At the first clinic, twenty junior sailors learned the ins and outs of the i420 covering topics such as mast bend, sail shape, proper trapeze technique as well as downwind spinnaker sailing. As a precursor to the second clinic, all sailors got a chance to rotate through two 29ers, where they had one-on-one time with a coach to get their first taste of skiff sailing.
The second clinic weekend saw a sold out crowd of twenty six sailors trying out the fast and often tipsy 29er. Incorporating the use of hands-on drills while on land helped these sailors learn the foot and hand work that was needed before they even hit the water. Chalk talks throughout the weekend included the intricacies of skiff sailing, the use of the asymmetrical spinnaker, as well as the importance of communication between the crew and skipper especially in fast paced boats like the 29er. Their skills were tested as the weekend progressed with near perfect conditions to rip around the bay and get a real sense for the excitement of the boat.
This summer I competed in the Chubb U.S. Junior Championships. It was held at North Cape Yacht Club in LaSalle, Michigan. This regatta was sailed on Lake Erie and was generally very light. The race was sort of a clinic and a regatta where we all had the same coaches and had big team meetings after everyday of sailing. It was warm in LaSalle but nothing compared to Texas or North Carolina, where I raced earlier in the summer. It was one of the funnest regattas that I have ever sailed with the combination of very competitive sailing and fun after sailing activities.
Over this past July I did a lot of traveling around the country to sail on each coast - Gorge Skiff Regatta at the Columbia River Gorge outside of Portland and Buzzard’s Bay in Massachusetts for the 29er National Championship.
My family began our road trip to the Columbia River Gorge in Oregon just after Fourth of July. When we arrived to the sailing venue I was overwhelmed by the immense beauty of the Gorge. We later enjoyed a wonderful practice day in 10-15 knots and familiarized ourselves with the venue.
This year, Brook Wood and I had the privilege of traveling to Mentor, Ohio for the 2018 US Sailing Junior Women’s Doublehanded Championship, otherwise known as Ida Lewis. This regatta is in memoriam of Thomas Clagett’s late wife, named after a women who had bravery like no other, Ida Lewis. She was known for saving the lives of many people who would pass by her father’s lighthouse in distress. The US Sailing Women's Doublehanded Championship featured 80 girls (40 teams) which was the highest participation number in years! There were teams from California, New York, New Jersey and Alabama, just to name a few. Getting to know the girls from across the country was one of Brook’s and my favorite parts!
To begin the month of August Jack Plavan and I (Jack Egan), boarded a JetBlue flight out to Boston, where we would then drive from to arrive at New Bedford, on the cape of Massachusetts where the C420 North American Championship would be held in the coming days. We were very excited to experience Buzzards Bay, which is notorious for its great wind. At the venue, we were greeted by an old military fort dating back to the Civil War, and a brand new Zim charter boat. The next four days had a range of conditions, with 20+ knots on the first day and then a little less wind each coming day getting to as low as 6 knots on the last day with a day of no racing in between for rain and wind. It was a new experience for Jack and I to sail in a 180 boat fleet with a middle start boat and to have that windy of conditions but still get 30°+ wind shifts and 10 knot wind differences on the course. By the end of our regatta, we found ourselves in sixth place. There was not much time to rest as we flew out the next morning to Detroit to head to the CHUBB Junior Championship (Bemis).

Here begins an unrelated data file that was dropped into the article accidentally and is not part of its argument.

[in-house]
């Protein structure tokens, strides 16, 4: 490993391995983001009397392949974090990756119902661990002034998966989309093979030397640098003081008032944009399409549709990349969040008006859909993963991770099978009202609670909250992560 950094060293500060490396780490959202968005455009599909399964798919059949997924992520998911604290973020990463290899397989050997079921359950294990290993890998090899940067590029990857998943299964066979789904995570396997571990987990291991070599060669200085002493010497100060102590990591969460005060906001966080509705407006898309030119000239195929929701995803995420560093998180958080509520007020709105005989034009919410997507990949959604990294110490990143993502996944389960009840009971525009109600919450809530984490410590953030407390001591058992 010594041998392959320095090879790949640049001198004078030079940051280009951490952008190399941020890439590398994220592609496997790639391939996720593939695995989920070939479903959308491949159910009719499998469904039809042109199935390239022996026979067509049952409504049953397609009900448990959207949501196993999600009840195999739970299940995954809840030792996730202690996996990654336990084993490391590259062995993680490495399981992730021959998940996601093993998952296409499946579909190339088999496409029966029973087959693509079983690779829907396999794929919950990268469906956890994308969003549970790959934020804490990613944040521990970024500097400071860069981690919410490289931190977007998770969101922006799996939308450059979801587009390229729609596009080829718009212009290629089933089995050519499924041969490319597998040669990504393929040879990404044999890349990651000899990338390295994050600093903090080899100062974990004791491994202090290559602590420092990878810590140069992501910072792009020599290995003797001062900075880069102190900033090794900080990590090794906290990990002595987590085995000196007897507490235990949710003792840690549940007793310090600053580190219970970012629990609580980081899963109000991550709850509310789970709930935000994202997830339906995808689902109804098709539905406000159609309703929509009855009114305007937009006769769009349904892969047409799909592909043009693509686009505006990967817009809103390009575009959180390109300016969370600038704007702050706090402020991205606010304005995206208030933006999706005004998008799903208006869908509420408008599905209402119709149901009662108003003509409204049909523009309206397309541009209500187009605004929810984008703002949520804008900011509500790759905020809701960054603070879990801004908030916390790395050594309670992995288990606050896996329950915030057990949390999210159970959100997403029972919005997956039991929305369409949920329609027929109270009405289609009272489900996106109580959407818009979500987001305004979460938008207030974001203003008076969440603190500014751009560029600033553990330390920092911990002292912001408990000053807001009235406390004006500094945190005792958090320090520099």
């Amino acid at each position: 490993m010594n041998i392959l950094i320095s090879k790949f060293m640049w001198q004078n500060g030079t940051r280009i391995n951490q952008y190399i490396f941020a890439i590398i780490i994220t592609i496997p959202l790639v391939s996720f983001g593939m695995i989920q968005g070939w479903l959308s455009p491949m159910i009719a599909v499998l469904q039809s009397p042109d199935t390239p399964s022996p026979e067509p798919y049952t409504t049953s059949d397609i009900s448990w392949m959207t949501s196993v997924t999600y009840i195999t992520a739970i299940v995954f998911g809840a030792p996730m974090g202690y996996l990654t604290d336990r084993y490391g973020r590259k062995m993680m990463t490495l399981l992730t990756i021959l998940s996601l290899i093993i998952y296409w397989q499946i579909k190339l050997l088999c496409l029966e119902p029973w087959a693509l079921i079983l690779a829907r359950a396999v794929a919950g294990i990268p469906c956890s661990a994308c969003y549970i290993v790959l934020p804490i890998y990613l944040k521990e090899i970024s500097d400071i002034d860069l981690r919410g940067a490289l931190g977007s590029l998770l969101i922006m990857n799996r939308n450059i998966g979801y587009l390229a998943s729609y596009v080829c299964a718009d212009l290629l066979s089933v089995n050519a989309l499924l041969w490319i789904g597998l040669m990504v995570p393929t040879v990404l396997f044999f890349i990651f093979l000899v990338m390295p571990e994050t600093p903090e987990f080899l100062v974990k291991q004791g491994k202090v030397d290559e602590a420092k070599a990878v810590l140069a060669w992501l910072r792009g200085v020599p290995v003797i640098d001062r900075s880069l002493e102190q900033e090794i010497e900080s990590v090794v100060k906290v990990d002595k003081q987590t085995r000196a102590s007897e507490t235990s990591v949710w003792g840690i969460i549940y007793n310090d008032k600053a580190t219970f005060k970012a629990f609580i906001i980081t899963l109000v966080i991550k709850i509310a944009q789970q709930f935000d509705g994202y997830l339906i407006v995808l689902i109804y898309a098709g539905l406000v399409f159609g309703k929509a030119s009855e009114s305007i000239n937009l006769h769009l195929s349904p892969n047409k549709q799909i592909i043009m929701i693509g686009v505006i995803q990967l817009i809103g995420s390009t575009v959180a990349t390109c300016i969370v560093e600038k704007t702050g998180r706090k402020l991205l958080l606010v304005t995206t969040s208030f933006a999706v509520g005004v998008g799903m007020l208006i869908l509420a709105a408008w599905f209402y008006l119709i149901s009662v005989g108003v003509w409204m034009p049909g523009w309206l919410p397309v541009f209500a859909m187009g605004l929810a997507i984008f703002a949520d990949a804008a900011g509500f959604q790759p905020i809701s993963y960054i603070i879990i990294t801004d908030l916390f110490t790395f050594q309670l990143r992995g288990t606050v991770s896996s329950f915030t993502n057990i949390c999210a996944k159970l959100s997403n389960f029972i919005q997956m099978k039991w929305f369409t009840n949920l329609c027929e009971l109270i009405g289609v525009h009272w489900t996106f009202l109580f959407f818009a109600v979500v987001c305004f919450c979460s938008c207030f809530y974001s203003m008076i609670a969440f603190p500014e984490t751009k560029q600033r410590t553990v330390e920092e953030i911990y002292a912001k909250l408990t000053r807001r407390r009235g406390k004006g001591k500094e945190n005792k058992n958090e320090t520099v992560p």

Ida Lewis was one of our first regattas outside of California without parents, so we weren’t sure what to expect. I traveled along side SDYC coach Beka Schiff and my teammate Sammie Gardner. Sammie and I have just recently entered the world of double handed sailing, experimenting in C420s, 29ers CFJs and most recently I420s. We took off Tuesday July 24, very early in the morning and after 5 hours in the air we arrived in Cleveland, Ohio.
The 2018 Junior Sabot Nationals at Long Beach Yacht Club wrapped up a great season for SDYC. The week was very tricky with some extreme currents and fog during the start of the second and third days causing some crazy wind shifts. First, second, and fifth in gold fleet, Team SDYC put in a ton of effort this year leading up to the event. Practice every day during the summer and a clinic with other clubs from our area ensured we were prepared.
This year the Youth Champs Regatta was located in Wrightsville Beach, North Carolina. It was four days with many kinds of boats including the Laser Full Rig, Laser Radial, i420, 29ner, Nacra, and windsurfers. I was sailing Laser Radials, but it was great seeing friends from all of the other fleets as well as mine. It made it difficult though when we started because of how the Radials needed to wait for the i420s and the Full Rigs to start before us.
Last week (July 16 thru 21), my crew comprised of Johannes McElvain, Wade Waddell, and I traveled to Balboa Yacht Club to race in the 52nd Annual Governors Cup regatta. The regatta attracted twelve of the top youth match racers from around the world to compete for the prestigious Governor's Cup trophy. This year's event was heralded by many of the organizers as "the toughest" Governors Cup in history, as well as the top youth match race regatta in the world. The invitational regatta featured multiple top 50 ranked sailors, as well as the current #1 ranked match racer in the world. With such a competitive fleet, my team and I were excited to match up against the world’s best. The regatta was comprised of a practice day and opening ceremony followed by five long days of racing sailed off of the Newport pier. It was our teams first match race regatta sailed together, and my third Governors Cup as a competitor.
On Friday, July 20, over 150 sailors, both junior and senior, from several Southern California clubs celebrated the 49th annual Dutch Shoe Marathon with a long, fun race from San Diego Yacht Club to Coronado Yacht Club in sabots.
On June 22-24, 5-time U.S. Match Racing National Champion Dave Perry led an advanced S.O.D.A. youth match racing clinic, sponsored by North U, at the San Diego Yacht Club. Nine of the top teams in the U.S. trained hard for two and a half days in the Club’s J/22’s.